“Not unlawful to disagree”
BY ROGER M. BALANZA
Davao City Mayor Rodrigo Duterte has defended President Benigno Aquino taking a swipe at the Supreme Court for declaring as ‘unconstitutional’ the President’s use of the Disbursement Acceleration Program (DAP).
Duterte said these rights, available to everybody including the President, is enshrined in the Constitution.
“You can criticize the Supreme Court, “said Duterte in his television program Gikan sa Masa Para sa Masa on ABS/CBN in Davao City. “The President has the right to be on the opposite side.”
I will defend the President’s right to dissent, he said picking up from the Voltaire quote on freedom of expression that runs “I do not agree with what you have to say, but I’ll defend to the death your right to say it.”
Asked by co-host lawyer-journalist Geraldine Tiu if Aquino’s verbal assault on the Supreme Court and its decision can be ground for impeachment, Duterte said “No.”
The President cannot be impeached just because he disagreed with the Supreme Court, he said.
Several impeachment complaints have already been filed at the House of Representatives against Aquino for his alleged misuse of DAP funds.
Aquino, chair of the Liberal Party, is a political ally of Duterte.
The Davao City mayor and his local party Hugpong sa Tawong Lungsod supported Aquino’s presidential run in the 2010 elections and the Liberal party’s senatorial line-up in the mid-term elections of 2013.
President Aquino found a defender in Duterte as the President was swamped by a tsunami of criticism after he criticized the Supreme Court for its decision declaring parts of DAP as unconstitutional.
After the Supreme Court released its 13-0 ruling on the unconstitutionality of DAP use by Malacanang, Aquino warned the High Court for its decision.
“My message to the Supreme Court: We do not want two equal branches of government to go head to head, needing a third branch to step in to intervene. We find it difficult to understand your decision,” he said.
The Solicitor General has filed a Motion for Reconsideration with the Supreme Court over its ruling on DAP.
Aquino said his use of DAP finds legal grounds in a provision of Administrative Code of 1987, which gives the Executive the authority to use savings in appropriations to cover deficits.
In its ruling, the Supreme Court said Aquino used government savings to fund DAP without authority from Congress.
Three members of the progressive bloc — Bayan Muna Rep. Neri Colmenares and Carlos Zarrate, and Anakpawis Rep. Fernando Hicap — endorsed the impeachment complaint against President Benigno Aquino III filed by anti-pork barrel groups at the House of Representatives in connection with the use of the Disbursement Acceleration Program (DAP), parts of which were declared by the Supreme Court (SC) as unconstitutional.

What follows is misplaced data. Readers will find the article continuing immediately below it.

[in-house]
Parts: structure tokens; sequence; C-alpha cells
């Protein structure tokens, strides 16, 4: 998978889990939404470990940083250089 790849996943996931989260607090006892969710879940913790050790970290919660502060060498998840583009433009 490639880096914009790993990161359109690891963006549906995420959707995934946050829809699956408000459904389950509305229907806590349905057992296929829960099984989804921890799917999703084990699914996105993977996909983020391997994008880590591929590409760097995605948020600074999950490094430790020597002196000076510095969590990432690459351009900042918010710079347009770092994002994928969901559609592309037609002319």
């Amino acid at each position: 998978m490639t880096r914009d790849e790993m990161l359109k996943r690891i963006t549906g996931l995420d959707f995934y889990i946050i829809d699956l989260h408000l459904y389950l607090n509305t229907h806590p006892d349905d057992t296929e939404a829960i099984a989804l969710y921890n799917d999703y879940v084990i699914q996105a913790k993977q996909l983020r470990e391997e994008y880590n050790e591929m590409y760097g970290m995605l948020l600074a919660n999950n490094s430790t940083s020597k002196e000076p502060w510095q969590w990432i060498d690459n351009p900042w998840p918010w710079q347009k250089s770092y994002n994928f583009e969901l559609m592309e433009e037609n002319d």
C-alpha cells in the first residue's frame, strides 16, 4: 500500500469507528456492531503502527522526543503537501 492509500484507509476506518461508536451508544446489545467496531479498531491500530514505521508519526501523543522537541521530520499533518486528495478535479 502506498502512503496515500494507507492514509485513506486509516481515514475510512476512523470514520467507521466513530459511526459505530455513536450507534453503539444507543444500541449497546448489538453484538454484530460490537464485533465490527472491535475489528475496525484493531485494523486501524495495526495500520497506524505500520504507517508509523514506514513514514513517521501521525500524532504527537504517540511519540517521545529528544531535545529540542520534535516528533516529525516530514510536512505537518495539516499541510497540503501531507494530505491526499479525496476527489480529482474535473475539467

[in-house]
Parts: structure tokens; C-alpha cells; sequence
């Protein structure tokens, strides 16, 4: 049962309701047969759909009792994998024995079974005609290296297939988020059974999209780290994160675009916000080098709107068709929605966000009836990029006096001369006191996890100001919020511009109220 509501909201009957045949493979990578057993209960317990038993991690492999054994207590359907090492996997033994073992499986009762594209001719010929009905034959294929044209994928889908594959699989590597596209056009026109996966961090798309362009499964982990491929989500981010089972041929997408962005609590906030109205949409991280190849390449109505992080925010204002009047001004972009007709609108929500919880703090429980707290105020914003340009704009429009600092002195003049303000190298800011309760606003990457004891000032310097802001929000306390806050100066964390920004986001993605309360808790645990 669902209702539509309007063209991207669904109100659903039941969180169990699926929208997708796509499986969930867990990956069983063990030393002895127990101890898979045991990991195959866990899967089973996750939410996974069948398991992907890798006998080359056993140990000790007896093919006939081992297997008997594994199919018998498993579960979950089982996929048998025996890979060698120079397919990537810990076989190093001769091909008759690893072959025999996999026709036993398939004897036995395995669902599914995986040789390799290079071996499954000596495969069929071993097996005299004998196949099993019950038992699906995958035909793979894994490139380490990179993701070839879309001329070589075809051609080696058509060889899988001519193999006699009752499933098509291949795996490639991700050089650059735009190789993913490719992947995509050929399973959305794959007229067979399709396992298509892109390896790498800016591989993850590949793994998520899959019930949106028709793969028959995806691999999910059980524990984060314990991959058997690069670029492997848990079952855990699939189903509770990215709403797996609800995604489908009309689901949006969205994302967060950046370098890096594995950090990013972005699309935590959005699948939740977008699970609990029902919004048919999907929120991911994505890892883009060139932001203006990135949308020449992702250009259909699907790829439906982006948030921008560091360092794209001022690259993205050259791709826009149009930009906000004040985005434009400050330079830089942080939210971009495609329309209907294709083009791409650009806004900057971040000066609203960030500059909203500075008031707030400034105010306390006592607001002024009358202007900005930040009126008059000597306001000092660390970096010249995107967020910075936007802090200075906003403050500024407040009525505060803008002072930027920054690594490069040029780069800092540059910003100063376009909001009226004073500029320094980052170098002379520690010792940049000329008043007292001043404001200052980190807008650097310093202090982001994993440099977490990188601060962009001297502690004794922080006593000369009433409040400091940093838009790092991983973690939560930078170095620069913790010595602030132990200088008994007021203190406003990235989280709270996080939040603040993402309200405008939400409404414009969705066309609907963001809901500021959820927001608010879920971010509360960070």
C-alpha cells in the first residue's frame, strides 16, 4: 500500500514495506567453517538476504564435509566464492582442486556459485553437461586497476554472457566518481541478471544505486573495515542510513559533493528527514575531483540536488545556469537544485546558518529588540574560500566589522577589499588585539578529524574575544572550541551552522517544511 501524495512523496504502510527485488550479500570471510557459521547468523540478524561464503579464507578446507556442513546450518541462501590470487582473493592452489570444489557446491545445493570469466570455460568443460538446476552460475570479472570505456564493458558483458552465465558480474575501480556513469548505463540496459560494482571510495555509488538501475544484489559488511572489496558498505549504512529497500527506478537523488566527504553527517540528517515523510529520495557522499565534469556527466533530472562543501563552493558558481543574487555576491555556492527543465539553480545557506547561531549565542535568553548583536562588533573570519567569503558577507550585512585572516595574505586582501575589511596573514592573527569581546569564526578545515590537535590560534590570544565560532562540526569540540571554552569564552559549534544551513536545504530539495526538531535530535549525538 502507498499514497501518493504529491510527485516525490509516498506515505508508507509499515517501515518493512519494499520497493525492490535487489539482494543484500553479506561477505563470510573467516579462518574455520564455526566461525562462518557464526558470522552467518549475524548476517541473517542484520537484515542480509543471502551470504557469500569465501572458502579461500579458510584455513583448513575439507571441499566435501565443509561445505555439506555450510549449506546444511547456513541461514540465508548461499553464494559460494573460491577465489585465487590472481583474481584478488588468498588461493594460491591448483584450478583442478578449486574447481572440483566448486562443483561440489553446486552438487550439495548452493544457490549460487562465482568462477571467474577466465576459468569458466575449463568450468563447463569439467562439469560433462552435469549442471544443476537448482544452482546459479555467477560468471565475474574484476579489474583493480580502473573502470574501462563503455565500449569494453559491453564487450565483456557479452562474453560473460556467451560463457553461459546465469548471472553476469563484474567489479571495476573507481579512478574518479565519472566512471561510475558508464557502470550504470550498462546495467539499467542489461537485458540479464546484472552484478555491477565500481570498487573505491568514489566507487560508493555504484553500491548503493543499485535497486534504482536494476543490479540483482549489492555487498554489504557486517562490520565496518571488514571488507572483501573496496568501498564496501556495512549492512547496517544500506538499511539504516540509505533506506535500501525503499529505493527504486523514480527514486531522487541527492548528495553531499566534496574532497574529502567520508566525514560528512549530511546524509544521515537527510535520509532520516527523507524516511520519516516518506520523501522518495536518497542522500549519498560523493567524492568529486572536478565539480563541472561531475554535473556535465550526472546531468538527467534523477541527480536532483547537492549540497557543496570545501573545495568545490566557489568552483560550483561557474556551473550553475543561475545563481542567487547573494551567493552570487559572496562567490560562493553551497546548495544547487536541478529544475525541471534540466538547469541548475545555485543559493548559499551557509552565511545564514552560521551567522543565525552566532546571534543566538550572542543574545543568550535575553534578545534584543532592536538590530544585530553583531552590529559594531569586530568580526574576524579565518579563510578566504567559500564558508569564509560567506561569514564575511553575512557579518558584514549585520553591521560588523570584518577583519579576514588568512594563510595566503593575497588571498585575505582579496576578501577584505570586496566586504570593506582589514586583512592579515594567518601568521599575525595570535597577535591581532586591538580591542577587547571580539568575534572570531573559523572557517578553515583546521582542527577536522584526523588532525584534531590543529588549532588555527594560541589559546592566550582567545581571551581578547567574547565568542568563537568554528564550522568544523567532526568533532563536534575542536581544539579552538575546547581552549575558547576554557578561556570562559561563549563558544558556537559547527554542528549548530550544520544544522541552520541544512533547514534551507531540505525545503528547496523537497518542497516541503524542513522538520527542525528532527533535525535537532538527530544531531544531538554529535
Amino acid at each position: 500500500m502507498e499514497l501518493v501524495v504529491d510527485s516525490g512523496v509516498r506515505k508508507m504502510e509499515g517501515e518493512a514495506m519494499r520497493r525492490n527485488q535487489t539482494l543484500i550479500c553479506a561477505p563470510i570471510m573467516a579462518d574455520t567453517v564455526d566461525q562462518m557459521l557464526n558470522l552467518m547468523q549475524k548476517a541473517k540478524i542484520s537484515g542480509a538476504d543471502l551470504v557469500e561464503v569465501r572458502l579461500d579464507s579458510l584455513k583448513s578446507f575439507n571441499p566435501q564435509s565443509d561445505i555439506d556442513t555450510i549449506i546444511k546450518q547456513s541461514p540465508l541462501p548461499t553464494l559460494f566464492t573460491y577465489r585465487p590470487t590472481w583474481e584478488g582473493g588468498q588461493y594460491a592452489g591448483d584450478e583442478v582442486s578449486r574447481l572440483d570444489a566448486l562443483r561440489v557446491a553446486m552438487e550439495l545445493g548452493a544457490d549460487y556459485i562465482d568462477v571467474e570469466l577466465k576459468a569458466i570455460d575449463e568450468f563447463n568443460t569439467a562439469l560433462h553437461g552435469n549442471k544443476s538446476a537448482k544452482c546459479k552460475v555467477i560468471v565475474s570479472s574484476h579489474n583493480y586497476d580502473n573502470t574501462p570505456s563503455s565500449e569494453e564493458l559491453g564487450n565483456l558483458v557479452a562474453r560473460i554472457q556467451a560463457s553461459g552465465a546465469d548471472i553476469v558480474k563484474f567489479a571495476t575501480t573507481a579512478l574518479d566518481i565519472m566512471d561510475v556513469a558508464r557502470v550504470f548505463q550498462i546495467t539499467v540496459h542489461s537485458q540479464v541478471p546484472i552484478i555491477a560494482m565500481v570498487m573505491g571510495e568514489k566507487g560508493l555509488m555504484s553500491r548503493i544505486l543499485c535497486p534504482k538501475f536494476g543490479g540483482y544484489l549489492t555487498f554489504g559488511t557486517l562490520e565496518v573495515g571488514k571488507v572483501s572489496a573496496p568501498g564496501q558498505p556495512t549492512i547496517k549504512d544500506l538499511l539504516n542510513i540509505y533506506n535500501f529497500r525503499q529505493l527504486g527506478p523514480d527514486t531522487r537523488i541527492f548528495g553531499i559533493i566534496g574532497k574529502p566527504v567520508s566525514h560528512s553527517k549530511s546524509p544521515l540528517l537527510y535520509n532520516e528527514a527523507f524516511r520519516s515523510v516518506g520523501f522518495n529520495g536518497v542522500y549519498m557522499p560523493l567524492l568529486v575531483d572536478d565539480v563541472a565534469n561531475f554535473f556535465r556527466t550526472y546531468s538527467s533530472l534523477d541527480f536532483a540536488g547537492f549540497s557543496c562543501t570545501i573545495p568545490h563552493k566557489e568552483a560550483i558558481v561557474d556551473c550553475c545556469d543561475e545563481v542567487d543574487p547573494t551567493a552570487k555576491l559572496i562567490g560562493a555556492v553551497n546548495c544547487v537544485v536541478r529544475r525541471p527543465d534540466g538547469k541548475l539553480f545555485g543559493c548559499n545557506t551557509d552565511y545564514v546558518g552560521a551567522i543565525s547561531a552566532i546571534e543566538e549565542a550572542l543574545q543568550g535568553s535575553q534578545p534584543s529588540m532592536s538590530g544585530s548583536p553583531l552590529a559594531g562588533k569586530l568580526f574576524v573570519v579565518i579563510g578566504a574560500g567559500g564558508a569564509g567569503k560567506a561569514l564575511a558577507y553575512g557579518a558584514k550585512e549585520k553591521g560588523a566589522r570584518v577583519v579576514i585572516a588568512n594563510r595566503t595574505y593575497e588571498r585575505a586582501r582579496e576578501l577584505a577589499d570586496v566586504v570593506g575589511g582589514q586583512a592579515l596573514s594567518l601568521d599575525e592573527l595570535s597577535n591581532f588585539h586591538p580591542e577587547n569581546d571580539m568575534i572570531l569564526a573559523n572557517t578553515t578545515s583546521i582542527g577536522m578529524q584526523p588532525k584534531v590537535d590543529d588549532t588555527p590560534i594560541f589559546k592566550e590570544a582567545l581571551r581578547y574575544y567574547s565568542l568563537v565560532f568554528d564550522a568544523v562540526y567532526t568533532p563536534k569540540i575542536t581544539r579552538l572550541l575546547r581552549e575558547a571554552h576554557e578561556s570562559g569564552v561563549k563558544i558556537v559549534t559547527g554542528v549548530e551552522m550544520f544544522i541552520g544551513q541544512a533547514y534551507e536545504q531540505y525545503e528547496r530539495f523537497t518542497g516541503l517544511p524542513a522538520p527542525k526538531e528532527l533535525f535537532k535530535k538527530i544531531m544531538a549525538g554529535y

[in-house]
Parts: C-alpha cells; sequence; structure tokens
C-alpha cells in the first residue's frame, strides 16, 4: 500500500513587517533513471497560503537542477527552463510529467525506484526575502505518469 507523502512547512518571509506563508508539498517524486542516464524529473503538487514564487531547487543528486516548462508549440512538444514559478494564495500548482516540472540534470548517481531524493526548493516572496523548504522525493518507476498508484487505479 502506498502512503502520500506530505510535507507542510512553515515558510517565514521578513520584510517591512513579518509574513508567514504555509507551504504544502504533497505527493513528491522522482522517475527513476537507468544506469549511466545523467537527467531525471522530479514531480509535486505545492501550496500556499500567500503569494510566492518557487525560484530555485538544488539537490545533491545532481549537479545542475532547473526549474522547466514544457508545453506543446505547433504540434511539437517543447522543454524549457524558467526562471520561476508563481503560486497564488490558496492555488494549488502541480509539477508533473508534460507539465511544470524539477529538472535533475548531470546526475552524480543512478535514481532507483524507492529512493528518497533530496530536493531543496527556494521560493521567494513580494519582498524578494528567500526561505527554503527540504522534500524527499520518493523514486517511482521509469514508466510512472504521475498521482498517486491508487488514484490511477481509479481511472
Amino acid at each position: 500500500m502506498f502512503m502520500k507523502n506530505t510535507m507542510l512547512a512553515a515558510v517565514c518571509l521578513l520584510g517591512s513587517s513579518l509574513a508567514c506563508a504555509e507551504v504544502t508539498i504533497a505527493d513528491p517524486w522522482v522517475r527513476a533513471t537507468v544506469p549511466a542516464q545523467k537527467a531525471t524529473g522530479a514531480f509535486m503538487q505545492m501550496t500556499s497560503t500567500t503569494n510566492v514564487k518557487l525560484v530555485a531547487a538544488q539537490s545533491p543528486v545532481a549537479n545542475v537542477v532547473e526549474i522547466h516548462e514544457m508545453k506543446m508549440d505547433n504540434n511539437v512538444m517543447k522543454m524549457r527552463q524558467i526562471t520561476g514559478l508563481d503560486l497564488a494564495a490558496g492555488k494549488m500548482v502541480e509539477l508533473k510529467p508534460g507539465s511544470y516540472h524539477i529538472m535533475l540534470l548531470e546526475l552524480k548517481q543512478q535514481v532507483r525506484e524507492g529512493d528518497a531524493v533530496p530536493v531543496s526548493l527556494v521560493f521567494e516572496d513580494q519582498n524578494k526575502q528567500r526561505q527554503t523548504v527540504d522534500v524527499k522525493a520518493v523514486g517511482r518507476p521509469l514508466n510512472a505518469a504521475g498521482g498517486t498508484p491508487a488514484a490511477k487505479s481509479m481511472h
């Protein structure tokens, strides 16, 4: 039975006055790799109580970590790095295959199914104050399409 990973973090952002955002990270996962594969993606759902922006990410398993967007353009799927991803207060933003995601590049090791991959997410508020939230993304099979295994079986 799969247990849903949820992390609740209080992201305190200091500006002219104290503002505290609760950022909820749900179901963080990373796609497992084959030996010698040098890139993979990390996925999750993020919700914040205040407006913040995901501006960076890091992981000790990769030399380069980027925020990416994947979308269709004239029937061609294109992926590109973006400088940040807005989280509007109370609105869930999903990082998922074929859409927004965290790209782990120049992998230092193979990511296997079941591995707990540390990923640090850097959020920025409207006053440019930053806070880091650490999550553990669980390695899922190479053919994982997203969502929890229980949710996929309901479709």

The complaint has to be calendared in the Order of Business of the Lower House and referred to the Committee on Justice.
Impeaching a sitting president needs one-third votes of the total House members before it can be sent to the Senate who will act as the Impeachment Court.
In the 75-page complaint, the group accused the President “of culpably violating the Constitution by usurping Congress’ power of the purse and undermining the principles of separation of powers and systems of check and balance.”
The House leadership has assured the inclusion of the complaint in the Order of Business for plenary referral to the House Committee on Justice when Congress resumes session on July 28.
Another impeachment complaint, endorsed by Kabataan party-list Rep. Terry Ridon, was also filed by the Youth Now Movement.
Voting 13-0, Supreme Court justices struck down as unconstitutional salient provisions in the controversial Disbursement Acceleration Program (DAP), setting off a possible impeachment case against President Benigno Aquino III for allegedly violating the Constitution.
In its decision, the Supreme Court said the following acts under the DAP (National Budget Circular 541) are illegal for violating Section 25(5) of the Constitution regarding the use of appropriations and separation of powers:
– withdrawal of unobligated allotments from the implementing agencies, and the declaration of the withdrawn unobligated allotments and unreleased appropriations as savings prior to the end of the fiscal year and for not complying with the definition of savings under the national budget law;
– cross-border transfers of the savings of the Executive department to augment the appropriations of other offices outside the Executive;
– funding of projects, activities and programs that were not covered by any appropriation in the national budget;
– use of unprogrammed funds (standby allocation coming from windfall revenue collections) despite the absence of a certification by the National Treasurer that revenue collections exceeded the revenue targets for non-compliance with the conditions provided in the national budget.